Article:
I am not familiar with the firmware / hand control for the Meade LX85. Does it support a "one star alignment" method where you can align using a single star? If it does support a one star alignment, I can describe how I align my Orion / SkyWatcher mounts in the daytime. It doesn't allow precision GoTos but does work well enough to keep the Sun, Moon, or Venus in view for up to 10 or 15 minutes at a time while observing. GoTo operations will be hit or miss unless you have a wide field of view. They can get close but are not exact.

 

 

John



#4 Astro-Master

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Posted 16 May 2019 - 07:59 PM

If you have a back yard that is safe, set up your mount at night and leave the mount covered up when you're done for next time, just bring in the scope.  Just be careful not to bump the mount, and it should remain polar aligned.


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#5 Splodger

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Posted 16 May 2019 - 08:33 PM

Splodger,

I am not familiar with the firmware / hand control for the Meade LX85. Does it support a "one star alignment" method where you can align using a single star? If it does support a one star alignment, I can describe how I align my Orion / SkyWatcher mounts in the daytime. It doesn't allow precision GoTos but does work well enough to keep the Sun, Moon, or Venus in view for up to 10 or 15 minutes at a time while observing. GoTo operations will be hit or miss unless you have a wide field of view. They can get close but are not exact.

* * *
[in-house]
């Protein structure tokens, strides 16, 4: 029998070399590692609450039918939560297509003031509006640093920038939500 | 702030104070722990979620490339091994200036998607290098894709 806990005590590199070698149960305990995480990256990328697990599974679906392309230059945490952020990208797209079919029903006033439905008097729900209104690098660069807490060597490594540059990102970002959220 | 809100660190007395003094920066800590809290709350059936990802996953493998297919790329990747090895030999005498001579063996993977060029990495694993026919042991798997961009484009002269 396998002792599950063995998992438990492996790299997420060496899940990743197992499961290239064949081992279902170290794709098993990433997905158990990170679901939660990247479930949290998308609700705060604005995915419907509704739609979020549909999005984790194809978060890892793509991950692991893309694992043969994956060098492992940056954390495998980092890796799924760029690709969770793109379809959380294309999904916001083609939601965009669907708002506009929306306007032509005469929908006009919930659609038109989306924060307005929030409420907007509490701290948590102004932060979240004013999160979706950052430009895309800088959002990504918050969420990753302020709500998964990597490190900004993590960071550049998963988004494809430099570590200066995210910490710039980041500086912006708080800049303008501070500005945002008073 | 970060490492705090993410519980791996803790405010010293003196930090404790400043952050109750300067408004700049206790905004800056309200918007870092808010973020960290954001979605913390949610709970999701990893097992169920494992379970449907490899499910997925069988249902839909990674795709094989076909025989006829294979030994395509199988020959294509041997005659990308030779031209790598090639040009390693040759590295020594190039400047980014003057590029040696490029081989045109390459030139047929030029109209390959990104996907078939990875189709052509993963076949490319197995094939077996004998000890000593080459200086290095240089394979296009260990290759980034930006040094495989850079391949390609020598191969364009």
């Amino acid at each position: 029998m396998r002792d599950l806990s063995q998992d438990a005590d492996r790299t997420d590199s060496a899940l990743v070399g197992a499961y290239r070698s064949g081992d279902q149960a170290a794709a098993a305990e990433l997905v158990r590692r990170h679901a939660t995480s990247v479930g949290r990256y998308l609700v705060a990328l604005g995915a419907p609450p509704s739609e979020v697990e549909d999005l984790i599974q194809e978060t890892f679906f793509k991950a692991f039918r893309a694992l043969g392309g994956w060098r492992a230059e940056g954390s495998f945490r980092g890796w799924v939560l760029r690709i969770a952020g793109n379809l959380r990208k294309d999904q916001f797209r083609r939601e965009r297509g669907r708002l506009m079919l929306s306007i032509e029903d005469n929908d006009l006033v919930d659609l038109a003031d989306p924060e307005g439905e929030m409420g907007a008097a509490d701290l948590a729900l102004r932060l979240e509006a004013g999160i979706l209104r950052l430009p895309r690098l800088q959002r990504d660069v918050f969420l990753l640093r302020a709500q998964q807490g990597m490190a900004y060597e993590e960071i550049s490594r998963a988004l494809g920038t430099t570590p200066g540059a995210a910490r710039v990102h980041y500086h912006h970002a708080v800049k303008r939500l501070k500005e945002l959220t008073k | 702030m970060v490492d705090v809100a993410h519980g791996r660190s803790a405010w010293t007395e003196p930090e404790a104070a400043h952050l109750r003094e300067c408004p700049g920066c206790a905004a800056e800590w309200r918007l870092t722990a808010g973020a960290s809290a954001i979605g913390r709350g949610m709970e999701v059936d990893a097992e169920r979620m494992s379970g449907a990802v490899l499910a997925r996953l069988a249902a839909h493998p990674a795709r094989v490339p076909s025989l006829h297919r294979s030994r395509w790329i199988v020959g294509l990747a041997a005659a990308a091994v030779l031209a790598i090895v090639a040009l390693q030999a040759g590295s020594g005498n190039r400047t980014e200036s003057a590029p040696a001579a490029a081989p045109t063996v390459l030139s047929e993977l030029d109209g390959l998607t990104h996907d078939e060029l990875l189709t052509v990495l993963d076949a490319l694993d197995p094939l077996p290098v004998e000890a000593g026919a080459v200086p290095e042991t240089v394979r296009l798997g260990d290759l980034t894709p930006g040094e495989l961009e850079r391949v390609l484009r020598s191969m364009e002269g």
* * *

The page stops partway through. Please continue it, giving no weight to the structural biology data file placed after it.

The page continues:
John


John,

Yes, it does support 1 Star alignment. I would be glad to learn your method.

Many thanks

#6 PatrickVt

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Posted 16 May 2019 - 08:37 PM